At the start of the Boer War, Kraaipan was a small station on the main line between Kimberley and Mafeking.
Its name became associated with the first engagement of the Boer War.
Michael Davitt gives the Boer perspective:
The first encounter of the war occurred at Kraaipan, south of Mafeking, and to General De la Rey belongs the credit of securing the initial victory for the cause of the Republic. He had started from Cronje's laager with two hundred Lichtenburghers before artillery had arrived from Pretoria, in order to be over the border at midnight, and was to await the arrival of Captain Van der Merwe with guns before engaging any force he might locate between Vryburg and Mafeking. On reaching the railway station at Kraaipan he found that the English outposts at that place had retired on seeing the approach of the Boers. De la Rey, in awaiting the arrival of Van der Merwe, tore up the railway going south to Kimberley, and cut the telegraph wires.
The object for which the column had crossed the border was accomplished, but De la Rey remained for possible developments from the direction of Mafeking. His scouts soon discovered an armored train steaming from the south towards the railway station. This mobile fort consisted of an engine and two trucks lined with bullet-proof armor sheeting, and was armed with a Maxim and two mountain guns. The "fort" bore down upon the station at Kraaipan during the evening of the 13th of October, the officer in command being evidently ignorant of the damage done to the railway line. The engine and trucks capsized on reaching the derailed spot, but not so completely as to prevent the surprised occupants from trying to replace the train on the rails. This the Boers easily succeeded in preventing by their rifle fire. The English were enabled, however, to use their mountain guns and Maxim, and by this means to keep De la Rey at a respectful distance during the night.
The official report of this opening engagement of the war, as sent by General Cronje to Pretoria, was as follows :
" General De la Rey on his arrival at Kraaipan found that all the British troops and police had fled to Mafeking.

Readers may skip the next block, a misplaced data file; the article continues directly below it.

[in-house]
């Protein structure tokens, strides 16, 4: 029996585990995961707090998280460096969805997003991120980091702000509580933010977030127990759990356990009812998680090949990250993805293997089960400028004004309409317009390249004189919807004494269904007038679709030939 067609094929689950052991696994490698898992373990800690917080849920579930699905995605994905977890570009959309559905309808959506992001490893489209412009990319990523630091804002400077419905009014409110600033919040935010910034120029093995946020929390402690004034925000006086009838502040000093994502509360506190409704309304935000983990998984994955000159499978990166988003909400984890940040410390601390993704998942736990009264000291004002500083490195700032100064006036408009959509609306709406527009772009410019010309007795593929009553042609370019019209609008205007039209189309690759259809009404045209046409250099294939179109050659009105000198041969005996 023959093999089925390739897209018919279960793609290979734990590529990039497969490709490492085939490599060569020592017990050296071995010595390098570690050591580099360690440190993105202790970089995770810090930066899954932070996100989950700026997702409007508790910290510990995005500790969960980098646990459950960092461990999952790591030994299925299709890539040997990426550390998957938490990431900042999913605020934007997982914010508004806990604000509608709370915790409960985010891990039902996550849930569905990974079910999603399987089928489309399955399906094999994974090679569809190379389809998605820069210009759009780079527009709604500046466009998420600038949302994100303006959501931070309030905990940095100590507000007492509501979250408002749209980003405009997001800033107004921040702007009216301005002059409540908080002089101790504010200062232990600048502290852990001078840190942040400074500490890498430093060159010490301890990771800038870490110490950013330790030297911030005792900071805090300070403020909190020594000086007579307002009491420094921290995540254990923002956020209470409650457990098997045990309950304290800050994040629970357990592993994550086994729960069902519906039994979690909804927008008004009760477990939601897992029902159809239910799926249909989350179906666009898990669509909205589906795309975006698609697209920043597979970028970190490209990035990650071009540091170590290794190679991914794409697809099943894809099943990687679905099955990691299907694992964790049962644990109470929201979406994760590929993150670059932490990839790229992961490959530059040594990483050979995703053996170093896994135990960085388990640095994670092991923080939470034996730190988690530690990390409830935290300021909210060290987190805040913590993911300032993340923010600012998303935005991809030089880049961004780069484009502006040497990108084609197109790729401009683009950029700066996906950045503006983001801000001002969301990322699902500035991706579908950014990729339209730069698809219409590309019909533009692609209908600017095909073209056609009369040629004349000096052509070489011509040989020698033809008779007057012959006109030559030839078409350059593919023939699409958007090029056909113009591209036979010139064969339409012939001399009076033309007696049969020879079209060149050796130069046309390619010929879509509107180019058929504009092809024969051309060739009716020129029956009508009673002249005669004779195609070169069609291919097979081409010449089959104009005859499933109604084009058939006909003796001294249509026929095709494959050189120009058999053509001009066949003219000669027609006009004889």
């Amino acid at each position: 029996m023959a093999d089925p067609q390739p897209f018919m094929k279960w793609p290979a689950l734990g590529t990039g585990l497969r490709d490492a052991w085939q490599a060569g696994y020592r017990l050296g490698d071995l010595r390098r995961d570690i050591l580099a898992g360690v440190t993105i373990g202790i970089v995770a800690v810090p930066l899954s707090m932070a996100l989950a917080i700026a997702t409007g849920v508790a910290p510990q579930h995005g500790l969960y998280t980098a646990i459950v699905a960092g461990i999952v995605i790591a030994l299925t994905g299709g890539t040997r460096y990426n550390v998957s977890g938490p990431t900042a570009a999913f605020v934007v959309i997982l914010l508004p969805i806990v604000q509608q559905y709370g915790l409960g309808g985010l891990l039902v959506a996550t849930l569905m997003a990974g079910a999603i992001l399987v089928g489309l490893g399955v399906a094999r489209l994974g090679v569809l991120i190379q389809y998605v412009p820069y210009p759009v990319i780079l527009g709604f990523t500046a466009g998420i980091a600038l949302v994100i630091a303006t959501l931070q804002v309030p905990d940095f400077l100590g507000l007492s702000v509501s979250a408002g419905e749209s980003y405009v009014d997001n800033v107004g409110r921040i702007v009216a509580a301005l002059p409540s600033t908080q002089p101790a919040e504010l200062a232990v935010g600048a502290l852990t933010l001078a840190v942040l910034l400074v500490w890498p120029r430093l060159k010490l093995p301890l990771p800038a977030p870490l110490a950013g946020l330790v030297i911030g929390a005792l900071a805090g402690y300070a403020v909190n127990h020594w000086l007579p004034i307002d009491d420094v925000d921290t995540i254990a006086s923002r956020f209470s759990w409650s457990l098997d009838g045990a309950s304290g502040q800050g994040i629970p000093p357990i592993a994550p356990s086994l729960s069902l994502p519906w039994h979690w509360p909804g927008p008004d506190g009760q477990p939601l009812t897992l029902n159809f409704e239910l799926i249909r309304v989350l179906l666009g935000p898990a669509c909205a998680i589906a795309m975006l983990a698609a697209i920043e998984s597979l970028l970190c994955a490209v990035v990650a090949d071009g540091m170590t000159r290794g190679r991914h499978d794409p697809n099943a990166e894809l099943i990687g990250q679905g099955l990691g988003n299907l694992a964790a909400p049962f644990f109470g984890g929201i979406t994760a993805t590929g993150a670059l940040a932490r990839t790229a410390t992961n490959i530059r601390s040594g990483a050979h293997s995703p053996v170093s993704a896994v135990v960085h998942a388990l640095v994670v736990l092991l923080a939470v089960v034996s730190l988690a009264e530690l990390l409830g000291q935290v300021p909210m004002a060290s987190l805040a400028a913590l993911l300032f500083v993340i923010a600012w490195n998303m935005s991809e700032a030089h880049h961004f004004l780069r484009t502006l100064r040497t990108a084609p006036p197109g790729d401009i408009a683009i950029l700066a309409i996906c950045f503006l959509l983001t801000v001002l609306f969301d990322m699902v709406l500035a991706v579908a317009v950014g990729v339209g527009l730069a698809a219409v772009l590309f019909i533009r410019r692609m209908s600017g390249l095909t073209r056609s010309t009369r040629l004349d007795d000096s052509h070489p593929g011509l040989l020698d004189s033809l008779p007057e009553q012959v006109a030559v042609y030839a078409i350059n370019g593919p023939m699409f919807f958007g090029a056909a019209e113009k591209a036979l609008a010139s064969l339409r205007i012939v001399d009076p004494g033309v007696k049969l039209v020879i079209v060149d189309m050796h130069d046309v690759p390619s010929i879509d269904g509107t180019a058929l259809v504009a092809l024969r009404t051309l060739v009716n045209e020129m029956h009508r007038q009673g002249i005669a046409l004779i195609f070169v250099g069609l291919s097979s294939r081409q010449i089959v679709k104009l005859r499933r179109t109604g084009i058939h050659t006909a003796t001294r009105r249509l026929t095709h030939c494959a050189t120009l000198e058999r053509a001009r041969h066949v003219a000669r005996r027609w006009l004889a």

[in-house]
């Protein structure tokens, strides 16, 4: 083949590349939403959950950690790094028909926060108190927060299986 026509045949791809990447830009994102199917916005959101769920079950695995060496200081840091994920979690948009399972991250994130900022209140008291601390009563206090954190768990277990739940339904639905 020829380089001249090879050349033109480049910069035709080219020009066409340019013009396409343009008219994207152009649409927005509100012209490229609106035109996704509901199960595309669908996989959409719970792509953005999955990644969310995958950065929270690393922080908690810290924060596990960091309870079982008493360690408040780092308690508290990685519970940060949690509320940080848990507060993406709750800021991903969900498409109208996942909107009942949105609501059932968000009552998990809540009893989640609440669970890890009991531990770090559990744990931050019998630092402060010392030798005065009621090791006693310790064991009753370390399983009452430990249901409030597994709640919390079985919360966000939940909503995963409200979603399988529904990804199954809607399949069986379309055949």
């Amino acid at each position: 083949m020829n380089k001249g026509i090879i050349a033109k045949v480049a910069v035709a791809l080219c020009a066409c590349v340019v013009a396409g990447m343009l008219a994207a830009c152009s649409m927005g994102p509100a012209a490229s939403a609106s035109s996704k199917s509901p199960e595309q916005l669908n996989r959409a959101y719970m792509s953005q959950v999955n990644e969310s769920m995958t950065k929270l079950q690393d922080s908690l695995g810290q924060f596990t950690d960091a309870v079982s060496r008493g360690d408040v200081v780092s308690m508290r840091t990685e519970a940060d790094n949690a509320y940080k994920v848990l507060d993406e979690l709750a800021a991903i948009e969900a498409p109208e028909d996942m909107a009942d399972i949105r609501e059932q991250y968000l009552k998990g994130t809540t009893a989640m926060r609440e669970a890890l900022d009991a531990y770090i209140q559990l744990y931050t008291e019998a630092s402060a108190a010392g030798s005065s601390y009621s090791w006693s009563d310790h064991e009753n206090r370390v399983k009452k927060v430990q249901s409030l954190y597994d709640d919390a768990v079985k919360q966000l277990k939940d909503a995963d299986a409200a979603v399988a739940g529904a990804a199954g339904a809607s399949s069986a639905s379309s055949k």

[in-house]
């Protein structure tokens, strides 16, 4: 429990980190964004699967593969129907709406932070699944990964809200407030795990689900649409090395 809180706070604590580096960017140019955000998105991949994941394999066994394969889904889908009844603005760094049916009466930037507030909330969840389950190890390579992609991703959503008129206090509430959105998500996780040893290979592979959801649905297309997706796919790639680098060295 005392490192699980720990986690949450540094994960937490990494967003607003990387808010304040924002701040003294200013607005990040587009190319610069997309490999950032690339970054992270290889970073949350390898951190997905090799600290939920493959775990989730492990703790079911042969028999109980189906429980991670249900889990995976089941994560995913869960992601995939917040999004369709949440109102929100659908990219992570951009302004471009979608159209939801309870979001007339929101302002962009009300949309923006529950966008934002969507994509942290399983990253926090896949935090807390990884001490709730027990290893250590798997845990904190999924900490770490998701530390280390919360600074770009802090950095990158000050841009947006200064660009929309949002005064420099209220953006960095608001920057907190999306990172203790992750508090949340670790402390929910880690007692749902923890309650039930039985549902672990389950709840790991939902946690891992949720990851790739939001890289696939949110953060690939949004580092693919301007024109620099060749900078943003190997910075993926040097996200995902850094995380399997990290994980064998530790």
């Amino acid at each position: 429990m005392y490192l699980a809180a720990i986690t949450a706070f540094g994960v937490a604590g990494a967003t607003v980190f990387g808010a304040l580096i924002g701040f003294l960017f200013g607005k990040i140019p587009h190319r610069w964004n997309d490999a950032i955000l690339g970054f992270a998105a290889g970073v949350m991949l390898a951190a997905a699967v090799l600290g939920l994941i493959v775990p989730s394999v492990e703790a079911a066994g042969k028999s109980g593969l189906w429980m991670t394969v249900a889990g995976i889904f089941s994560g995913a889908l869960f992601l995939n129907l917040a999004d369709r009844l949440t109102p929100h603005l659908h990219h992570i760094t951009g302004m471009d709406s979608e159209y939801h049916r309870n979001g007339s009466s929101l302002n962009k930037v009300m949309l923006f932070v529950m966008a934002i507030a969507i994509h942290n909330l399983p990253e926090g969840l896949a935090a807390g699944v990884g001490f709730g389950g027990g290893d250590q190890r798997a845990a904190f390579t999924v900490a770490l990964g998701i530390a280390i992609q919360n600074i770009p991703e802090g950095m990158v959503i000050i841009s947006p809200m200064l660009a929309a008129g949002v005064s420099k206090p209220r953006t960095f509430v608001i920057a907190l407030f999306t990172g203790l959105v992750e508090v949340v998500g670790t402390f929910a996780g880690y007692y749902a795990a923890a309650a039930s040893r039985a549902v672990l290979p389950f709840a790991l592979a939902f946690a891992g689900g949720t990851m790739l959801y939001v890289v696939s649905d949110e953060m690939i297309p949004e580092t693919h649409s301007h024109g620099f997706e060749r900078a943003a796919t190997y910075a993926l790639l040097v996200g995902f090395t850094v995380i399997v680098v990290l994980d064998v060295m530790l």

" He immediately tore up the railway lines on both sides of the station, and also cut the telegraph wires.
" In the evening a locomotive with two wagons, protected by iron work, was seen approaching the derailed spot.
" On reaching it the locomotive capsized, together with the wagons.
" The burghers prevented the train from being replaced on the rails, and were successful in their efforts throughout the night.
" Meanwhile the enemy kept up a hot fire with a Maxim and two mountain guns.
" The burghers kept strict watch during the night.
" In the morning Captain Van der Merwe arrived with cannon.
" Directly he opened fire with them, the white flag was hoisted, and the enemy surrendered.
" On our side there was no wounded.
" The enemy's casualties were their captain and eight men (slightly) wounded.
" Dum-Dum (Mark IV?) bullets were found with the enemy."
In Rompel's book is a picture labelled as the train at Kraaipan but this is not the correct configuration for the train and the setting does not tally with the accounts of the capture.
Dr David Biggins
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When we neared Kraipann, we came to a region of rocks and kopjes, truly a God-forsaken country. Leaving our horses in the native stadt, we proceeded on foot to the scene of the disaster. There was not much to see, after all—merely a pilot armoured engine, firmly embedded its whole length in the gravel. Next to this, an ordinary locomotive, still on the rails, riddled on one side with bullets, and on the other displaying a gaping aperture into the boiler, which told its own tale. Then came an armoured truck—H.M.'s Mosquito—that I had seen leaving Mafeking so trim and smart, but now battered with shot; and lastly another truck, which had been carrying the guns. This had been pushed back into a culvert, and presented a dilapidated appearance, with its front wheels in the air. The whole spectacle was forlorn and eerie. All the time I gave cursory glances right and left, to make sure no Boers were prowling about, and I should not have been surprised to have seen an unkempt head bob up and ask us our business. But all remained as silent as the grave. Swarms of locusts were alone in possession, and under the engine and carriages the earth was a dark brown moving mass, with the stream of these jumping, creeping things. I had soon gratified my curiosity, and persuaded my companion, who was busy photographing, also to leave this desolate spot.
This photo, reputedly of De la Rey's Commando and the Kraaipan train, appeared on a facebook site recently. The caption read: General Koos de la Rey's commando with the captured British armoured train "Mosquito" after the battle of Kraaipan, 12 October 1899 (first battle of the war).